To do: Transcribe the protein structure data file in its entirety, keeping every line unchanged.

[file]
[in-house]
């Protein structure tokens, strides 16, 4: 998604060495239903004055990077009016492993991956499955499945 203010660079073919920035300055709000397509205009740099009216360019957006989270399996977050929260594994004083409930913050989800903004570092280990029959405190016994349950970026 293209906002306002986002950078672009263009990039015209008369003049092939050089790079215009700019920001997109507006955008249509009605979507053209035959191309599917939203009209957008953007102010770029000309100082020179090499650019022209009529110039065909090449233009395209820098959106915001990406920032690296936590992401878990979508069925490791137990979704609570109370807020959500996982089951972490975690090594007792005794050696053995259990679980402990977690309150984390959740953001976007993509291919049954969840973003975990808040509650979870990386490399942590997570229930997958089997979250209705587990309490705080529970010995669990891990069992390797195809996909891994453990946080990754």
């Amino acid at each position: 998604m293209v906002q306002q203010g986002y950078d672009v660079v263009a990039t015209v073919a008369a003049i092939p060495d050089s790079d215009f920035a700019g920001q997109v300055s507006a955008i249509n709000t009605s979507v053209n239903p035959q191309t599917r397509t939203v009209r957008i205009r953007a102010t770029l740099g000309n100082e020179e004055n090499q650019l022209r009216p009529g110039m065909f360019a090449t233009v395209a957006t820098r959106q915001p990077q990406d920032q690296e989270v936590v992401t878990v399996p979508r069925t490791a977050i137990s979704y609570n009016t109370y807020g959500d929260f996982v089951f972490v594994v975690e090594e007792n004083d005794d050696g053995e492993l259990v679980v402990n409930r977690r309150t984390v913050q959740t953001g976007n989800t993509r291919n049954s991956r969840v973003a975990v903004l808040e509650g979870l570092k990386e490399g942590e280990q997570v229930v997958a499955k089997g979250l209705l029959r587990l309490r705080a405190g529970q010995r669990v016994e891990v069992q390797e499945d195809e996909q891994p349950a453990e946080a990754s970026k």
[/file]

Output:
[in-house]
């Protein structure tokens, strides 16, 4: 998604060495239903004055990077009016492993991956499955499945 203010660079073919920035300055709000397509205009740099009216360019957006989270399996977050929260594994004083409930913050989800903004570092280990029959405190016994349950970026 293209906002306002986002950078672009263009990039015209008369003049092939050089790079215009700019920001997109507006955008249509009605979507053209035959191309599917939203009209957008953007102010770029000309100082020179090499650019022209009529110039065909090449233009395209820098959106915001990406920032690296936590992401878990979508069925490791137990979704609570109370807020959500996982089951972490975690090594007792005794050696053995259990679980402990977690309150984390959740953001976007993509291919049954969840973003975990808040509650979870990386490399942590997570229930997958089997979250209705587990309490705080529970010995669990891990069992390797195809996909891994453990946080990754």
């Amino acid at each position: 998604m293209v906002q306002q203010g986002y950078d672009v660079v263009a990039t015209v073919a008369a003049i092939p060495d050089s790079d215009f920035a700019g920001q997109v300055s507006a955008i249509n709000t009605s979507v053209n239903p035959q191309t599917r397509t939203v009209r957008i205009r953007a102010t770029l740099g000309n100082e020179e004055n090499q650019l022209r009216p009529g110039m065909f360019a090449t233009v395209a957006t820098r959106q915001p990077q990406d920032q690296e989270v936590v992401t878990v399996p979508r069925t490791a977050i137990s979704y609570n009016t109370y807020g959500d929260f996982v089951f972490v594994v975690e090594e007792n004083d005794d050696g053995e492993l259990v679980v402990n409930r977690r309150t984390v913050q959740t953001g976007n989800t993509r291919n049954s991956r969840v973003a975990v903004l808040e509650g979870l570092k990386e490399g942590e280990q997570v229930v997958a499955k089997g979250l209705l029959r587990l309490r705080a405190g529970q010995r669990v016994e891990v069992q390797e499945d195809e996909q891994p349950a453990e946080a990754s970026k």